Our youngest daughter is turning 5 this month, a “whole handful” as she calls it, but trust me — she’s been a handful for a while now.
This milestone has sent me down memory lane, and I’ve been flooded with memories of her older sisters when they were her age. I’m struck by how similar, yet very different, they are. I’m not just talking about who slept through the night first or what toys they each preferred. I’ve been noticing the differences in their personalities, how they interact with life and, in particular, how they interact with challenges.
As adults we tend to idealize childhood as a carefree time, and there can be some truth to that. But there is also the reality of our children having to face daily challenges, emotional hurts and traumas.
How we cope with adversity is called resiliency. The good news is that although resiliency can be connected to internal personality traits, resiliency skills can also be learned. As parents, we are not only saving our own sanity by teaching resiliency, we are contributing to our children’s overall mental health — today and tomorrow.
According to the Center of Disease Control and Prevention, 13 percent of children had a diagnosable mental disorder in the past year, and half of mental illnesses begin by age 14. Promoting resilience in children and adolescents can contribute to better mental health.
We have an expression at our house for those little moments when our girls get a boo-boo. Most people may say, “Let me give it a kiss to make it better.” (Not going to lie, we also say that sometimes.) But my husband and I tend to ask the girls, “Can you shake it off?” (Of course, this sometimes results in one of them shaking their hips and singing the Taylor Swift song.)
The difference in our minds is that if we always give them a kiss to make it better, they will always look for someone else to fix it. Today, they are boo-boos; but down the line, my girls will have bigger problems to cope with. Which is why we ask, “Can you shake it off?” The question implies that they themselves have the skills to handle the situation. Notice that I ask it in the form of a question; I don’t tell them to shake it off. Asking a question offers them a sense of control, and sometimes they can’t just shake it off and really are in need of help.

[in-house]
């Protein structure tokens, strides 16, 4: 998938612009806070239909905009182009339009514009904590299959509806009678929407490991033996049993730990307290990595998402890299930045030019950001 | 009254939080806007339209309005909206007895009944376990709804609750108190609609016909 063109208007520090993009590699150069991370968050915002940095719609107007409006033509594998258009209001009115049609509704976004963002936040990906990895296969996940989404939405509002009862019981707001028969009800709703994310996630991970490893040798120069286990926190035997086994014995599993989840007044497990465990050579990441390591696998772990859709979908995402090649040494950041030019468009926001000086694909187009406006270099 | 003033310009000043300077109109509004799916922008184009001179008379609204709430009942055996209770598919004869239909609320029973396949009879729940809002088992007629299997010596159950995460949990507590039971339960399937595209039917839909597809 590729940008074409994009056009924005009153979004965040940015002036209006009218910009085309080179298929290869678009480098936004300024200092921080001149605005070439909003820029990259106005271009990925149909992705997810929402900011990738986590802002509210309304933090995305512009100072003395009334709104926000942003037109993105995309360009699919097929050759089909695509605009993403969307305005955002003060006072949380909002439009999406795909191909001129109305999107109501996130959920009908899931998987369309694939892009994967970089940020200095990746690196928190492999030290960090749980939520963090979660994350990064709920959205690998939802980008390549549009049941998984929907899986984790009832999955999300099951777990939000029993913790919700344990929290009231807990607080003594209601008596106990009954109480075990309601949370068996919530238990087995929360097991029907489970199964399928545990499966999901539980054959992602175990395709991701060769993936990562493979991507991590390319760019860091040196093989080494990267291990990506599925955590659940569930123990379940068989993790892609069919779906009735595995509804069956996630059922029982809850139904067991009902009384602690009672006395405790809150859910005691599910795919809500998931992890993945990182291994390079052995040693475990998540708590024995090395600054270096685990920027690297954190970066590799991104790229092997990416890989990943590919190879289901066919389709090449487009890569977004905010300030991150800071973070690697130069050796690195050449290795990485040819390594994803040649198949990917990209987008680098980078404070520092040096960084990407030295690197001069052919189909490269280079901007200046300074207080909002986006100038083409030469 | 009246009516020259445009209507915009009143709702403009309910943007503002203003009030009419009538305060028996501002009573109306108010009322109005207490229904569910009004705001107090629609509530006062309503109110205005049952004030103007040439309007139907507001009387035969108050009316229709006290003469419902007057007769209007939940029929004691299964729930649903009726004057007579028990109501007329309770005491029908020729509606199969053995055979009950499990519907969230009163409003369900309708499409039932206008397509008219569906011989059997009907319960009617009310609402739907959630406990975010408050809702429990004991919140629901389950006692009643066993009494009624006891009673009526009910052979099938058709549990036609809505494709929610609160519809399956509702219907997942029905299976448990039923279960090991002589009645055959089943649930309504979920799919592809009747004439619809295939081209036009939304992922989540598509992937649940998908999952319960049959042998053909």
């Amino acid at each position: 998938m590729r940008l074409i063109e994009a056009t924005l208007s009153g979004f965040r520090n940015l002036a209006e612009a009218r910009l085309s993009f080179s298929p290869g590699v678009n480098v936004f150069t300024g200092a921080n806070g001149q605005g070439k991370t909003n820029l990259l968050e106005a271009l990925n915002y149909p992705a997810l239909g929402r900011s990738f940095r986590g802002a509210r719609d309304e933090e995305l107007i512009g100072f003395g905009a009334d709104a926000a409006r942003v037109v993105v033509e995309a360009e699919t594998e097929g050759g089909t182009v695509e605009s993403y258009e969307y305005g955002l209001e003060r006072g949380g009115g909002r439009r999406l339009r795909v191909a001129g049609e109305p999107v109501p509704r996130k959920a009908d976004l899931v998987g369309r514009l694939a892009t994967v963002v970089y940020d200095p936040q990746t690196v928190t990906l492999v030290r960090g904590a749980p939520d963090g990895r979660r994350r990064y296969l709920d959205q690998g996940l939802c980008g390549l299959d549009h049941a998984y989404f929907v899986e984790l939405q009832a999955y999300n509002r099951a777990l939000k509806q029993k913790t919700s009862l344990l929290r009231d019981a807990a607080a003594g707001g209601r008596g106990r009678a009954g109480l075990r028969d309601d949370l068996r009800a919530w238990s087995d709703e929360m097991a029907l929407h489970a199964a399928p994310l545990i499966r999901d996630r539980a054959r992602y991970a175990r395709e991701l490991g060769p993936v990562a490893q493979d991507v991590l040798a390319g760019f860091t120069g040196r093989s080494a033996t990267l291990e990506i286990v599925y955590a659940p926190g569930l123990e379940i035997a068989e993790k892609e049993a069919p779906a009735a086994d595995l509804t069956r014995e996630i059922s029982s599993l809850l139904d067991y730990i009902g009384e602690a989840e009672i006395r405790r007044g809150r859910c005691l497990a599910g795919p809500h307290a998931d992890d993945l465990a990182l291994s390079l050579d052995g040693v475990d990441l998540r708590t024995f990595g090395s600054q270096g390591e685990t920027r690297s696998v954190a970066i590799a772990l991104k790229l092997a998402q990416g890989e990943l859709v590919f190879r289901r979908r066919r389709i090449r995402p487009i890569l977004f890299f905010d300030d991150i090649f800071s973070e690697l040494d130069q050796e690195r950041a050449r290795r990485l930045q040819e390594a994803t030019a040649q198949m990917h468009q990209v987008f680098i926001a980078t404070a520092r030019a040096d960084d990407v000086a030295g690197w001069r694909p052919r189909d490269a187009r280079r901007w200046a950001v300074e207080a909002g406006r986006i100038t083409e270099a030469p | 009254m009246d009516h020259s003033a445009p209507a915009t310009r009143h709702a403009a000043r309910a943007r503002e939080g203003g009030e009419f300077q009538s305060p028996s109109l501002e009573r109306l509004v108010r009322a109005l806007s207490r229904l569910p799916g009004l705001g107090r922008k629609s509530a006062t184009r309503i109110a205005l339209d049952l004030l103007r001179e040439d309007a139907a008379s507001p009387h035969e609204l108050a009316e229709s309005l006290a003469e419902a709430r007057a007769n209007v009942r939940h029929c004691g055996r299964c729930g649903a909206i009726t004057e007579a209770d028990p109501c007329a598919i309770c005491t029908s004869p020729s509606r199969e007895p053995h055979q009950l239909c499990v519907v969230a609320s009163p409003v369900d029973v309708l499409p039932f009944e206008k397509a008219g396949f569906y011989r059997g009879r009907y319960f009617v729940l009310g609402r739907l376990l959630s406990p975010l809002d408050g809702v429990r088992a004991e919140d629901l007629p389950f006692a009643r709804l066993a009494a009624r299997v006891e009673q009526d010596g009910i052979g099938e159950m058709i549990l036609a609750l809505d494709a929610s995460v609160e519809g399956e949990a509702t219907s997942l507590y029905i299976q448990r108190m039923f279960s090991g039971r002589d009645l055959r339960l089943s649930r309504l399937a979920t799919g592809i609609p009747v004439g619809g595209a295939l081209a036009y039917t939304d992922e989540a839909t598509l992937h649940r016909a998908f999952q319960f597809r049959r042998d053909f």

When help is needed, it gives us as chance to model empathy and problem-solving skills. My older daughter, whose boo-boos in life are growing right along with her, is beginning to think of ways she can handle these challenges herself. Does she need alone time to draw? Does she want to talk about it? Would a family game night make her feel better? Although I have a desire to help fix everything, I am building resiliency (for both of us) by setting the expectation that she is capable.
Just as I said my girls are similar yet different, sometimes the same event will happen to each of them, yet one is able to shake it off, while the other is completely derailed. Each person is different and needs different ways to develop and grow her resiliency. Just as I have had to learn the differences in my three girls, you will need to tap into your knowledge of your child. You know your child best, and I am confident you will continue to meet all of life’s challenges and milestones together.
Erica Saum is the mother of three girls, wife to an amazing husband, and senior director of family life & wellness at Jewish Family Service. Currently, she is trying to raise resilient children so that someday she can enjoy her cup of tea in peace and harmony, if only for 10 minutes.
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